The Jolt: Georgia Democrats push to extend ban on evictions

With an estimated 3.6 million Americans at risk of eviction, some Democrats are pressuring President Joe Biden to extend a moratorium that expired at midnight on Saturday.

The Atlanta-based Centers for Disease Control and Prevention put the ban in place to prevent the spread of the coronavirus. But many lawmakers were caught off guard last week when Biden said he wouldn’t unilaterally extend the moratorium again, leaving it to Congress to do so.

Part of the reason lawmakers were hesitant to extend the moratorium further is because billions of dollars in rental assistance that could help keep people in their homes has not been spent.

The AJC’s Isaiah Poritz and Tyler Estep wrote about the slow rollout of federal aid in Georgia:

As of July 20, only about 6% of the $710 million that Georgia and select local governments received in federal aid had gone to households at risk of eviction or behind on rent, the AJC’s analysis found.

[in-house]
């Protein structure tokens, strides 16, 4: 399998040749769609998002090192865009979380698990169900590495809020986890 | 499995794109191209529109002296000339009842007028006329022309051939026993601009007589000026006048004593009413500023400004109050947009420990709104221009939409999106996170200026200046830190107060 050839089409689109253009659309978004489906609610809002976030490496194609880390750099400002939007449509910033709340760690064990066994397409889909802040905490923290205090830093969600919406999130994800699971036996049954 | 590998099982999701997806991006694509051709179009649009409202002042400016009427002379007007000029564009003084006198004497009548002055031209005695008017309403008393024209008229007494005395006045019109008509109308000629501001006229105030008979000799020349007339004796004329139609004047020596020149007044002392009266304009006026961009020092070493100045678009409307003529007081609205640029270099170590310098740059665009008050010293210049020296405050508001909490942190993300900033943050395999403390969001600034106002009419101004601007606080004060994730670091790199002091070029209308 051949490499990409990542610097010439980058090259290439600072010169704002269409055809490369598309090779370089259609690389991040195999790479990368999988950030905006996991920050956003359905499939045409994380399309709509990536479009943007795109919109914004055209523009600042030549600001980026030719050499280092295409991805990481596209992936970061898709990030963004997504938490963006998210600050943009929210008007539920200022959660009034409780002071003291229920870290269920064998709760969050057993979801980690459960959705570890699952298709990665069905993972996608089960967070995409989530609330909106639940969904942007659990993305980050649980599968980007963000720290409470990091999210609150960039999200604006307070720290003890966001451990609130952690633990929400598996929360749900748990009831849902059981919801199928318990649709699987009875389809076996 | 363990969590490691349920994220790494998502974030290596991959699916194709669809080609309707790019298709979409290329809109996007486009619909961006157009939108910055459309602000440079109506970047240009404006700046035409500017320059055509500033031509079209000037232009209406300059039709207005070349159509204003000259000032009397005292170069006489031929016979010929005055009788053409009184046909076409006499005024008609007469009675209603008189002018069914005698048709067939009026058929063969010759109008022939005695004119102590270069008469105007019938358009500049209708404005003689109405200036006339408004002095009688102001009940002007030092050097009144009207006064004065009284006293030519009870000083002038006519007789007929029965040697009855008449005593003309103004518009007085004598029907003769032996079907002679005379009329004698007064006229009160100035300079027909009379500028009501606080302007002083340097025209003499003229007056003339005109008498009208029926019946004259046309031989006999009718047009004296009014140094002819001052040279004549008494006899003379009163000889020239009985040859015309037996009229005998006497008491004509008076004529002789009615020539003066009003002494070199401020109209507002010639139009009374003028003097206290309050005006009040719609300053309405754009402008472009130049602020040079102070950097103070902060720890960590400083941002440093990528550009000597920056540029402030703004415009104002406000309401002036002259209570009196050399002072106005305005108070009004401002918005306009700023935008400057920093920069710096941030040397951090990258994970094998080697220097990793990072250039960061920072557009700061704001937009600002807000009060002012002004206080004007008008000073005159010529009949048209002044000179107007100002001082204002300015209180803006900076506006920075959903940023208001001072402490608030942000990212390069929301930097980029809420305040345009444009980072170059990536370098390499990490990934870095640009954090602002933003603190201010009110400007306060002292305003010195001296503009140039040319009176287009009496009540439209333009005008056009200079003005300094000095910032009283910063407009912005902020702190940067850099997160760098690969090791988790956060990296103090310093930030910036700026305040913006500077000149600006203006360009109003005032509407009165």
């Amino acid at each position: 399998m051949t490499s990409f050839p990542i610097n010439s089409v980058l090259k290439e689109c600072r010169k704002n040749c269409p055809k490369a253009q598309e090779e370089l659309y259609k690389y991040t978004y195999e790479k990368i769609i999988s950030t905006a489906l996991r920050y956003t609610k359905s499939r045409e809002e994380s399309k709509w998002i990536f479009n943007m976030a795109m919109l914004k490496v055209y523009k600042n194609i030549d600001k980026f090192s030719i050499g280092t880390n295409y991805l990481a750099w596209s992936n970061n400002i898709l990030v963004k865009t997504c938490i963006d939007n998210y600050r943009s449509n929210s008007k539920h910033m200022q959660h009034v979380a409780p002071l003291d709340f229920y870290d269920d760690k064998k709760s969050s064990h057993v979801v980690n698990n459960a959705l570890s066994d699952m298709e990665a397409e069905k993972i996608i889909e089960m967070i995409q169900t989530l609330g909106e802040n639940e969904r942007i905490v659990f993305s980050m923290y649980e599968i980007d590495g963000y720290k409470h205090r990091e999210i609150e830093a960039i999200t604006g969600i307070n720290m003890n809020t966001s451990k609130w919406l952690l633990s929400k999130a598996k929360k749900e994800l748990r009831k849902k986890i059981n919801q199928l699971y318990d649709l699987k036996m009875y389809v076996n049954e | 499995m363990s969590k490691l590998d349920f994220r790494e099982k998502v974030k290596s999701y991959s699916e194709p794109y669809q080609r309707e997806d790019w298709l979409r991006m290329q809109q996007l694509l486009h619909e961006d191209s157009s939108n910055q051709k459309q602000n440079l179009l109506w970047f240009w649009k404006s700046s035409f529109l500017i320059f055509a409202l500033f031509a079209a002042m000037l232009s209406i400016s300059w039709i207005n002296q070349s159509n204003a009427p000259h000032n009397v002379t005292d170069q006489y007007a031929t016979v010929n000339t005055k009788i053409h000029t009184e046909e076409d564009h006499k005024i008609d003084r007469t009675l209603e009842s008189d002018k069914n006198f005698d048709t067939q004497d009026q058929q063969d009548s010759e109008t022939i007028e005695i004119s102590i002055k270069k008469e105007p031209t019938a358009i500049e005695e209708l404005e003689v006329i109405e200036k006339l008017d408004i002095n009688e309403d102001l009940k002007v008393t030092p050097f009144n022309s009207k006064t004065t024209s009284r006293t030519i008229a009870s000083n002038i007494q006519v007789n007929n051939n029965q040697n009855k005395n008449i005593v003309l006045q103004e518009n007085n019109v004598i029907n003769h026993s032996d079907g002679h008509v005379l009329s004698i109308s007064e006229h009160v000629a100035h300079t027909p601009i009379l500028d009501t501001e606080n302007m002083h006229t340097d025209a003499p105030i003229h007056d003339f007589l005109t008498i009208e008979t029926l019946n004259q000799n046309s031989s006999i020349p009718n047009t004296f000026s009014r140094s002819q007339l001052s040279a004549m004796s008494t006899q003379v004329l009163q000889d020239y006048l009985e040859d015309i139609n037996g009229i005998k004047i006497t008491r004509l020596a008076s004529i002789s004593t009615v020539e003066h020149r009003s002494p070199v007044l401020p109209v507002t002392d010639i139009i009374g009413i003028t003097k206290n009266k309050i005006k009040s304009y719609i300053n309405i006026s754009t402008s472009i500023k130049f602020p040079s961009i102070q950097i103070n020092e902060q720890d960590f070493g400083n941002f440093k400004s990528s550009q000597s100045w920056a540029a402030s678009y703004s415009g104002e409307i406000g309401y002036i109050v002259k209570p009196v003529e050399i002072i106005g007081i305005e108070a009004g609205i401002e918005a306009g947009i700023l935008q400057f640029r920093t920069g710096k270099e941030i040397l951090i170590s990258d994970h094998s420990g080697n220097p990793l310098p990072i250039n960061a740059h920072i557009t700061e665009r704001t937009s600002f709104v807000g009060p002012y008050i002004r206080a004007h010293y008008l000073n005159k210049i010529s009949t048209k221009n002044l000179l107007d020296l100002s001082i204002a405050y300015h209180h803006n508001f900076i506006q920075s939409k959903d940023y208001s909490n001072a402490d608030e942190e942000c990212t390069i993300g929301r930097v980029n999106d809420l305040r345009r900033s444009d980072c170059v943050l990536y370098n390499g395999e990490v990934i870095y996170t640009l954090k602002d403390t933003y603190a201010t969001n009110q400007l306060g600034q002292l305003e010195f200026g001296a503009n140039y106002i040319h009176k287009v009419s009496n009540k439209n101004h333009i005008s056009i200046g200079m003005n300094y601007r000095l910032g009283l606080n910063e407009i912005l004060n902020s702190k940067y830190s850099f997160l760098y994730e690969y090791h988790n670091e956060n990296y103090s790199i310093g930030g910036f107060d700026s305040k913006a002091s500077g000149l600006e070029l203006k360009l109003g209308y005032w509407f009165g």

Meanwhile, the Census Bureau estimates between 159,365 and 344,035 Georgians are “very likely” or “somewhat likely” to be evicted due to lack of payment, based on survey results from June 23 to July 5. Some of those at risk are immigrants and single-parent families, local advocates say.

The gridlock upset Democratic U.S. Rep. Nikema Williams of Atlanta, who demanded that state and local governments step up their plans to distribute the funds while criticizing the congressional inaction.

“I’m furious that millions are at risk of being evicted because a few members of Congress refused to do the right thing and #ExtendtheMoratorium,” she wrote on Twitter.

Stacey Abrams, the voting rights activist and potential gubernatorial candidate, also added her voice to the calls for more relief to families at risk of eviction.

“Renters face eviction as the Delta variant renews the urgency of COVID protections. Congress, state govts and local leaders all have a role to play in protecting families - particularly children under 12 ineligible for vaccination but not homelessness.”

With no national policies in place, it’s up to state and local governments to act. DeKalb County was the first out of the gate in Georgia.

Asha Jackson, the chief judge of DeKalb County’s superior court, signed a new emergency order that extends the ban another 60 days. The move freezes nearly 2,000 evictions that were either scheduled or in the pipeline.

It’s not yet clear if any other major county judicial systems will follow suit.


The foreclosure moratorium is far from the only major debate we’re watching in Congress this week.